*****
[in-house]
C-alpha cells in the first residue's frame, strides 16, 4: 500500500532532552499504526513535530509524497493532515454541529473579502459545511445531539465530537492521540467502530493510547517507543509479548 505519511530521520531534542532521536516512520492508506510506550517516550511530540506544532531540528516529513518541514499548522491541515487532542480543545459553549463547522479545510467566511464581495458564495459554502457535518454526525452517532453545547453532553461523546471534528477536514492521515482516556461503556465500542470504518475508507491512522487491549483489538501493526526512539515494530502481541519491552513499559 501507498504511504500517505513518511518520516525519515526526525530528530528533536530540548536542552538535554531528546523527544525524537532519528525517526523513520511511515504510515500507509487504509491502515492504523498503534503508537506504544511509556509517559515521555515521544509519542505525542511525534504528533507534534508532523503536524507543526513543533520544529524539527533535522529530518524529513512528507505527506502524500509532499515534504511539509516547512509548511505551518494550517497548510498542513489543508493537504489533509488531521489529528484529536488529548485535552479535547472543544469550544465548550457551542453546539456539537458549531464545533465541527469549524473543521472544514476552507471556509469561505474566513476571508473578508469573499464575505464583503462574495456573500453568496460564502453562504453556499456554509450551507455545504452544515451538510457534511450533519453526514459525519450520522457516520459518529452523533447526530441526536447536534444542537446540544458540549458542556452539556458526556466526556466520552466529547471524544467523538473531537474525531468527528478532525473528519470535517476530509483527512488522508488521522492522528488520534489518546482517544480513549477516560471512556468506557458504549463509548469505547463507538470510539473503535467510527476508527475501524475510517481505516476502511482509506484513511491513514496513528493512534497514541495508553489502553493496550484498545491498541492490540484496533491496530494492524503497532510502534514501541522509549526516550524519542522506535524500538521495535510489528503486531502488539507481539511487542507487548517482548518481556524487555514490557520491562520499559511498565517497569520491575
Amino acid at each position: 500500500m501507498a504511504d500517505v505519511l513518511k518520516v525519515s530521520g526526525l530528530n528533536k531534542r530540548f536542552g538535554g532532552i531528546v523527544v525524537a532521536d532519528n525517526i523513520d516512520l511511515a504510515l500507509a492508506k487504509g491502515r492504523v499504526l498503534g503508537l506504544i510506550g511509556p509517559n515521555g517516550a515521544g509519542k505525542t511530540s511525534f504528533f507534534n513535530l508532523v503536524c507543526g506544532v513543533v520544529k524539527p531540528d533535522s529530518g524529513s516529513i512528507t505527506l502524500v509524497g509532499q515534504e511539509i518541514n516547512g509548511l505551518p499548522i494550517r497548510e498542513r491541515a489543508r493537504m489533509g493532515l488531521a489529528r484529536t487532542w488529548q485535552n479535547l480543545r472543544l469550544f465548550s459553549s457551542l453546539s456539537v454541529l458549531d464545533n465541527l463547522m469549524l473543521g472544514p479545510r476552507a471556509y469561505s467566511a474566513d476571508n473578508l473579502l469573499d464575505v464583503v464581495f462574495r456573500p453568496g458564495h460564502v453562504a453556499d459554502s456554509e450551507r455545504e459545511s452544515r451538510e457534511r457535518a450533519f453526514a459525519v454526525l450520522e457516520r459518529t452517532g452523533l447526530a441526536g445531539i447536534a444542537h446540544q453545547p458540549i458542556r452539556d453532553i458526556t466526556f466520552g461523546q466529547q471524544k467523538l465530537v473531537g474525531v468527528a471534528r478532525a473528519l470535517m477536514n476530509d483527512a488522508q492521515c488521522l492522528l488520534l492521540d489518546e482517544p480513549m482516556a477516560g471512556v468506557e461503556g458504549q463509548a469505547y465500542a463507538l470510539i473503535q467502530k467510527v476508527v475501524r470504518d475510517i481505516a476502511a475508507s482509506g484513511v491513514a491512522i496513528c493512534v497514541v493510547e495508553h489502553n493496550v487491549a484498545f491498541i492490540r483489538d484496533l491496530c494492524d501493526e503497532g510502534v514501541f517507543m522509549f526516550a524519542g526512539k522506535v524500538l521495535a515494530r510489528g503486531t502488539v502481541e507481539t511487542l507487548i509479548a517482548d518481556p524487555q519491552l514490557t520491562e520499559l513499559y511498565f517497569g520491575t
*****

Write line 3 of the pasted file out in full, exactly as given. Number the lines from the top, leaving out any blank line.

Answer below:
Amino acid at each position: 500500500m501507498a504511504d500517505v505519511l513518511k518520516v525519515s530521520g526526525l530528530n528533536k531534542r530540548f536542552g538535554g532532552i531528546v523527544v525524537a532521536d532519528n525517526i523513520d516512520l511511515a504510515l500507509a492508506k487504509g491502515r492504523v499504526l498503534g503508537l506504544i510506550g511509556p509517559n515521555g517516550a515521544g509519542k505525542t511530540s511525534f504528533f507534534n513535530l508532523v503536524c507543526g506544532v513543533v520544529k524539527p531540528d533535522s529530518g524529513s516529513i512528507t505527506l502524500v509524497g509532499q515534504e511539509i518541514n516547512g509548511l505551518p499548522i494550517r497548510e498542513r491541515a489543508r493537504m489533509g493532515l488531521a489529528r484529536t487532542w488529548q485535552n479535547l480543545r472543544l469550544f465548550s459553549s457551542l453546539s456539537v454541529l458549531d464545533n465541527l463547522m469549524l473543521g472544514p479545510r476552507a471556509y469561505s467566511a474566513d476571508n473578508l473579502l469573499d464575505v464583503v464581495f462574495r456573500p453568496g458564495h460564502v453562504a453556499d459554502s456554509e450551507r455545504e459545511s452544515r451538510e457534511r457535518a450533519f453526514a459525519v454526525l450520522e457516520r459518529t452517532g452523533l447526530a441526536g445531539i447536534a444542537h446540544q453545547p458540549i458542556r452539556d453532553i458526556t466526556f466520552g461523546q466529547q471524544k467523538l465530537v473531537g474525531v468527528a471534528r478532525a473528519l470535517m477536514n476530509d483527512a488522508q492521515c488521522l492522528l488520534l492521540d489518546e482517544p480513549m482516556a477516560g471512556v468506557e461503556g458504549q463509548a469505547y465500542a463507538l470510539i473503535q467502530k467510527v476508527v475501524r470504518d475510517i481505516a476502511a475508507s482509506g484513511v491513514a491512522i496513528c493512534v497514541v493510547e495508553h489502553n493496550v487491549a484498545f491498541i492490540r483489538d484496533l491496530c494492524d501493526e503497532g510502534v514501541f517507543m522509549f526516550a524519542g526512539k522506535v524500538l521495535a515494530r510489528g503486531t502488539v502481541e507481539t511487542l507487548i509479548a517482548d518481556p524487555q519491552l514490557t520491562e520499559l513499559y511498565f517497569g520491575t